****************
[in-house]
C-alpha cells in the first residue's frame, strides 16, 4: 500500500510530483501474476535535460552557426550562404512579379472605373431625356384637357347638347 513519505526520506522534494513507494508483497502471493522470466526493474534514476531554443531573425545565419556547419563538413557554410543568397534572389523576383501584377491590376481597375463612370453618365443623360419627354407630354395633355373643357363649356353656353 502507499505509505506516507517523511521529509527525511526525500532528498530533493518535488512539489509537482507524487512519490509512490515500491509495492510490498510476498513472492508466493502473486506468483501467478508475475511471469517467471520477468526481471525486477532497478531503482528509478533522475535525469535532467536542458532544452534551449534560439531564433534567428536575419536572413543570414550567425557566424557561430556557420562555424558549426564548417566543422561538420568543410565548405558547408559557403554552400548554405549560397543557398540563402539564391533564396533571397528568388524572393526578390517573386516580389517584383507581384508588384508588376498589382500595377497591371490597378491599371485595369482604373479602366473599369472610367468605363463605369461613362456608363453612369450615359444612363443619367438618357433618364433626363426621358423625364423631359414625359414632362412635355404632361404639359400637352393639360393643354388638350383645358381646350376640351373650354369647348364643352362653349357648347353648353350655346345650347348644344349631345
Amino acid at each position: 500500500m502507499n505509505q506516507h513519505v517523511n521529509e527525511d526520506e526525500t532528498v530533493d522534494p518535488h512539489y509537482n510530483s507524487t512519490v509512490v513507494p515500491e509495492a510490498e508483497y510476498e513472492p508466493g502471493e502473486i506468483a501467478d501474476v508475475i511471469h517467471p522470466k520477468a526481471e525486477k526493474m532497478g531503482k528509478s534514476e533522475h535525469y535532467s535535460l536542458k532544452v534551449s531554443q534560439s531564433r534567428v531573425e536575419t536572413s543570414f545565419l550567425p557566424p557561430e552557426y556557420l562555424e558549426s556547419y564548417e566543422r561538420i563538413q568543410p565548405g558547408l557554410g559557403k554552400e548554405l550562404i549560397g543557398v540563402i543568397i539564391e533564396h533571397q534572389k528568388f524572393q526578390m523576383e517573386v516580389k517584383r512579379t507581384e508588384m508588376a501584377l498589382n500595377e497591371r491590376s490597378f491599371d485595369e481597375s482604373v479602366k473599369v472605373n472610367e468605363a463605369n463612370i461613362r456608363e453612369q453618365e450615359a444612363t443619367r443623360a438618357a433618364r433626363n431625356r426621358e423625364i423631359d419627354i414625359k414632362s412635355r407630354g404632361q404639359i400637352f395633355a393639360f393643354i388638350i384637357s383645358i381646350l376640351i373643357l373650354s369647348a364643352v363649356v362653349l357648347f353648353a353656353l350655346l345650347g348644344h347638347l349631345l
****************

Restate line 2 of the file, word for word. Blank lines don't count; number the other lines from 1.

C-alpha cells in the first residue's frame, strides 16, 4: 500500500510530483501474476535535460552557426550562404512579379472605373431625356384637357347638347 513519505526520506522534494513507494508483497502471493522470466526493474534514476531554443531573425545565419556547419563538413557554410543568397534572389523576383501584377491590376481597375463612370453618365443623360419627354407630354395633355373643357363649356353656353 502507499505509505506516507517523511521529509527525511526525500532528498530533493518535488512539489509537482507524487512519490509512490515500491509495492510490498510476498513472492508466493502473486506468483501467478508475475511471469517467471520477468526481471525486477532497478531503482528509478533522475535525469535532467536542458532544452534551449534560439531564433534567428536575419536572413543570414550567425557566424557561430556557420562555424558549426564548417566543422561538420568543410565548405558547408559557403554552400548554405549560397543557398540563402539564391533564396533571397528568388524572393526578390517573386516580389517584383507581384508588384508588376498589382500595377497591371490597378491599371485595369482604373479602366473599369472610367468605363463605369461613362456608363453612369450615359444612363443619367438618357433618364433626363426621358423625364423631359414625359414632362412635355404632361404639359400637352393639360393643354388638350383645358381646350376640351373650354369647348364643352362653349357648347353648353350655346345650347348644344349631345